Few interdependent firms
A few barriers to entry
Products are similar, but firms try to differentiate them
There is branding and advertising
Imperfect knowledge (where customers don’t know the best price or availability)
To compete or collaborate?
Since firms are interdependent, they have the choice of competing against other firms or collaborating with them. By competing they may increase their own market share at the expense of their competitors, but by collaborating, they decrease uncertainty and the firms together act as a monopoly.
When two or more oligopolies agree to fix prices or take part in anti-competitive behavior, they form a collusive oligopoly. They agreement can be formal or informal. A formal agreement is a cartel and is generally illegal. OPEC is a legal cartel but it’s signed between countries and not firms. In an informal agreement, the firms behave as a monopoly and choose the output that maximizes output. The diagram would be like the monopoly profit maximizer. Collaborations are unlikely to last as firms have an incentive to cheat. They all would like the other members to restrict the output to what had been decided but would want to increase their own output. However, if they are a few large firms with similar costs and rising demand, the agreement is likely to last. Competing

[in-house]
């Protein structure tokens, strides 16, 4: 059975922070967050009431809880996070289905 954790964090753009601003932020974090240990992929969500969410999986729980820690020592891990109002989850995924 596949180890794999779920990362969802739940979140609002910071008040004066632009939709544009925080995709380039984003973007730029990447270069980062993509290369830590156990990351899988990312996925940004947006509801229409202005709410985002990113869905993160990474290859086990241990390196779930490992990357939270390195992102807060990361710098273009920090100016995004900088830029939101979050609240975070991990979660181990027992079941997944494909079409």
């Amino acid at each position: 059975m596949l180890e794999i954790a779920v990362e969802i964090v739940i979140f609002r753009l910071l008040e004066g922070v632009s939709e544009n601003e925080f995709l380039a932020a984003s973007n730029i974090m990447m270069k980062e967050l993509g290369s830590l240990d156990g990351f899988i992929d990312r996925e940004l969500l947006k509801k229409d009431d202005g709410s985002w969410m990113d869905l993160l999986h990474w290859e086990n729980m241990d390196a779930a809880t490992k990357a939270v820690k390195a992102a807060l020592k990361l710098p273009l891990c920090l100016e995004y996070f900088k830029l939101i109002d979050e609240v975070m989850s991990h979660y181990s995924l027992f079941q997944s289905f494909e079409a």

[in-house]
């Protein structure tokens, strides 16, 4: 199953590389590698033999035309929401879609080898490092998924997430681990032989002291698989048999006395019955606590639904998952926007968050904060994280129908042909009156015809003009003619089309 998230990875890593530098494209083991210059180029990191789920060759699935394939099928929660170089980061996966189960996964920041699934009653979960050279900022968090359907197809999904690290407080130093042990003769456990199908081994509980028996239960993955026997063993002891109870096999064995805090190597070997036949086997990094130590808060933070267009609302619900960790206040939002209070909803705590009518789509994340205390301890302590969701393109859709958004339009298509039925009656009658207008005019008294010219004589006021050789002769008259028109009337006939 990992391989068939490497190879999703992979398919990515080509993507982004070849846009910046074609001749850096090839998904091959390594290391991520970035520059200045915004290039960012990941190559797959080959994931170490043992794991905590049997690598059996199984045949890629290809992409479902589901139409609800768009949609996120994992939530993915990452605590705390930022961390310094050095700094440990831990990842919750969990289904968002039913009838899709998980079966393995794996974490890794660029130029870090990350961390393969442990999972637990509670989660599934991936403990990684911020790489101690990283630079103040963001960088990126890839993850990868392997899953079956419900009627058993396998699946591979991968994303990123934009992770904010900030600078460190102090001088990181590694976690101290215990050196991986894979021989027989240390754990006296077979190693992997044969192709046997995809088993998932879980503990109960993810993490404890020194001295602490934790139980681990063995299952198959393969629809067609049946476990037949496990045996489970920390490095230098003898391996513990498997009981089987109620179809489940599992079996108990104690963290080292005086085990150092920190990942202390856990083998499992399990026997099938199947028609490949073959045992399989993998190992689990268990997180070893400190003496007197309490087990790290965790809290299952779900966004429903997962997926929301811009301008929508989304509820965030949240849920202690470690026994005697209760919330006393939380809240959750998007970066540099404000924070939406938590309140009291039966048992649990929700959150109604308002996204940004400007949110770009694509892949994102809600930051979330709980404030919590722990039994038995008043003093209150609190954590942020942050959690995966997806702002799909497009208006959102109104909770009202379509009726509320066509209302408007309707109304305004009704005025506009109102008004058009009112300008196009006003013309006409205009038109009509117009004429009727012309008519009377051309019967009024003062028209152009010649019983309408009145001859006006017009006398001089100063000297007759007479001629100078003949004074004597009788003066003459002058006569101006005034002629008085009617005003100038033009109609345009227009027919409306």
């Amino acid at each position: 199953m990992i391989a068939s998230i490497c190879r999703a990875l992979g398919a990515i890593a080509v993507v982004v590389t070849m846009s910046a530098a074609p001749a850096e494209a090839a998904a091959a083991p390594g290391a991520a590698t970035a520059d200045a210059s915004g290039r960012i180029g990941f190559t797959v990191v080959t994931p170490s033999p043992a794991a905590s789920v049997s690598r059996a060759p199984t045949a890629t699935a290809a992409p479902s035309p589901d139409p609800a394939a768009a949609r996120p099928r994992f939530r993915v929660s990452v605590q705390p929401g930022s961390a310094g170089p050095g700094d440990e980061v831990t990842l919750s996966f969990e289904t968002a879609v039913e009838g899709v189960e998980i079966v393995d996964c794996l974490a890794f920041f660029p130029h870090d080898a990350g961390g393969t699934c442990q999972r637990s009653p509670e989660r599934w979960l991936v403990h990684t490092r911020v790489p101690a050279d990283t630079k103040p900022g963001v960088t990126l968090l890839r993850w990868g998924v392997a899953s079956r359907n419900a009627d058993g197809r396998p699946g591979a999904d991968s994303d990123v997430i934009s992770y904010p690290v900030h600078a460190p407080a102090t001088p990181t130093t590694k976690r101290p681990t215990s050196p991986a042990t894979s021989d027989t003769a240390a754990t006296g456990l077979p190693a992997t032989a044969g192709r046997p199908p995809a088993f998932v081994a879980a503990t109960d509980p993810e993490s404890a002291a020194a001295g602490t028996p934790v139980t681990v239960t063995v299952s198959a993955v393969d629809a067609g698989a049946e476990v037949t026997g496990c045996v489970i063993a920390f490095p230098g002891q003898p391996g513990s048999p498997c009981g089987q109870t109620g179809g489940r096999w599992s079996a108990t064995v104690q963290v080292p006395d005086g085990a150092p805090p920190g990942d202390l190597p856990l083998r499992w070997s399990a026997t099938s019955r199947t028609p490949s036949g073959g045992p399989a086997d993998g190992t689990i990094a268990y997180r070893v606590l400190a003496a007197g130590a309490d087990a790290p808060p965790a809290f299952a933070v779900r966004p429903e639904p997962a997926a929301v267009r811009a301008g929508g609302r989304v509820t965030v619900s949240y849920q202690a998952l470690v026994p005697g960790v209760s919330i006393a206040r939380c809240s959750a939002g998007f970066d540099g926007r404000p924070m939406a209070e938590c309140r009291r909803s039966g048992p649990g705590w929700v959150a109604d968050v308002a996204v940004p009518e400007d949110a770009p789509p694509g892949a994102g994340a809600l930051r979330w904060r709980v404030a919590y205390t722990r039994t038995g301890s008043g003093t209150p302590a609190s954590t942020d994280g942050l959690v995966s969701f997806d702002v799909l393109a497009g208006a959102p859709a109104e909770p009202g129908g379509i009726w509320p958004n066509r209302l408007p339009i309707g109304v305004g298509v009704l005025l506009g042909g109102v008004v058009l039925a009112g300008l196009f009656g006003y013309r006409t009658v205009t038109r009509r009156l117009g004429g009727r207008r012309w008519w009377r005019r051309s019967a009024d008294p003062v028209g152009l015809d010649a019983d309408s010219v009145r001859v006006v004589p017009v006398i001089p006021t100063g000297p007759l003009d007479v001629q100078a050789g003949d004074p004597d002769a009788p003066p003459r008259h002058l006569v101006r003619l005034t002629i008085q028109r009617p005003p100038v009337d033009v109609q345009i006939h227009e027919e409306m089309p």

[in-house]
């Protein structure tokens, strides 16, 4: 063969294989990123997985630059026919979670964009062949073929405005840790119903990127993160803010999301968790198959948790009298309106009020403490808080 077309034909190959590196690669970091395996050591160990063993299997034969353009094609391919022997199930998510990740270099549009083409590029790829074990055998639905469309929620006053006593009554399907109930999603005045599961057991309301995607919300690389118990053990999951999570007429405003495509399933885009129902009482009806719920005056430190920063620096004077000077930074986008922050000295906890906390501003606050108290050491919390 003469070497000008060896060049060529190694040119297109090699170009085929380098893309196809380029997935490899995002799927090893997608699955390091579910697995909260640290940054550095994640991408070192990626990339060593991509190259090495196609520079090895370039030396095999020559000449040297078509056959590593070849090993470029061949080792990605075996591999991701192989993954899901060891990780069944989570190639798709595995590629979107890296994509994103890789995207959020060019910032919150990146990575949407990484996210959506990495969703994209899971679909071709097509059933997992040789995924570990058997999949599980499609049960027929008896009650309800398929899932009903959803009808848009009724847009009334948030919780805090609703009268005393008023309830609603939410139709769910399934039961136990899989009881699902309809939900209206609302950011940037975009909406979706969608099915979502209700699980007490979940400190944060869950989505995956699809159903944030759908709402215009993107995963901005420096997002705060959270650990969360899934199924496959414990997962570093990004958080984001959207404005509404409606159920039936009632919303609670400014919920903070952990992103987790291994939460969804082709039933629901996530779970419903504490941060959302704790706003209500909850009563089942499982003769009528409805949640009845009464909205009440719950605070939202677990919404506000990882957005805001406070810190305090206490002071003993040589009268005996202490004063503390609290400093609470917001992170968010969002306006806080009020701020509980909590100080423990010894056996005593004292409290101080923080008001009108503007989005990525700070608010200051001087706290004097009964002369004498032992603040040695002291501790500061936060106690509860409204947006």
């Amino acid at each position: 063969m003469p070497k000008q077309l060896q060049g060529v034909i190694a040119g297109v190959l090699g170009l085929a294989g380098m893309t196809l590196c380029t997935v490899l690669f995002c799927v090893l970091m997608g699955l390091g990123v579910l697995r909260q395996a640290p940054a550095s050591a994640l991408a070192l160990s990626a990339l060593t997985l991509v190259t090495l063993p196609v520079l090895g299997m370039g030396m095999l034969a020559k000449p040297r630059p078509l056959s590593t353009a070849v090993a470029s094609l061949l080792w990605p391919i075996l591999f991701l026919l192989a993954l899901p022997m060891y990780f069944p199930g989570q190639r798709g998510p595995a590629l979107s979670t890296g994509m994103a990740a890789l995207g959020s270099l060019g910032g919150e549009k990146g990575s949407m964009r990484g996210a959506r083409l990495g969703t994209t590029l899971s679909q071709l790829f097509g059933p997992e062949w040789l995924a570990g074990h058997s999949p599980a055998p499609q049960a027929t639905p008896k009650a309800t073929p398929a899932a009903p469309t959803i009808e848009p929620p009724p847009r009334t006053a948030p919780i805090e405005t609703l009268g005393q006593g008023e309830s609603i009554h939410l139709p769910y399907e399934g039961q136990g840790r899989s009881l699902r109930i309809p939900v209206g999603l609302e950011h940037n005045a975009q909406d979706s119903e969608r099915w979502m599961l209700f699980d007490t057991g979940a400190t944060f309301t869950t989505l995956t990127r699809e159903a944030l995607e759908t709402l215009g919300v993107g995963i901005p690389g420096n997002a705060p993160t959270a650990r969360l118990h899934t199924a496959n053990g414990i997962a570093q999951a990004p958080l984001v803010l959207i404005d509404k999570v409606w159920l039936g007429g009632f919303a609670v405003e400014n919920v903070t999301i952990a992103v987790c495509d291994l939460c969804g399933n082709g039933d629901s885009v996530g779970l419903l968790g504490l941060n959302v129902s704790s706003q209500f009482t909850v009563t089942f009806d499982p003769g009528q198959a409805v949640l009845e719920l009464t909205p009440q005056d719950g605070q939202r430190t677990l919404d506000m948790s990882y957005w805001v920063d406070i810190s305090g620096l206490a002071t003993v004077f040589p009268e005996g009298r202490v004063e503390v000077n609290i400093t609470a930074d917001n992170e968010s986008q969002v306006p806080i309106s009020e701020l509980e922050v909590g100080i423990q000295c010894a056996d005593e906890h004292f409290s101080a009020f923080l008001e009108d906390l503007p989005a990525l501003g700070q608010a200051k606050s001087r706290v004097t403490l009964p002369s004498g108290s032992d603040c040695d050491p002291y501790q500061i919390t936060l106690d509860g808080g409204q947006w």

Even if there is no agreement, oligopolic firms don’t end up changing their output with changes in cost. This can be seen in the diagram below, there is a ‘stickiness’ in price as firms produce the same output when marginal cost is at MC Upper or MC Lower. The assumption is that when a rival firms increases its price, other firms will not follow but if a rival firms decreases its price then others will follow. This leads to a...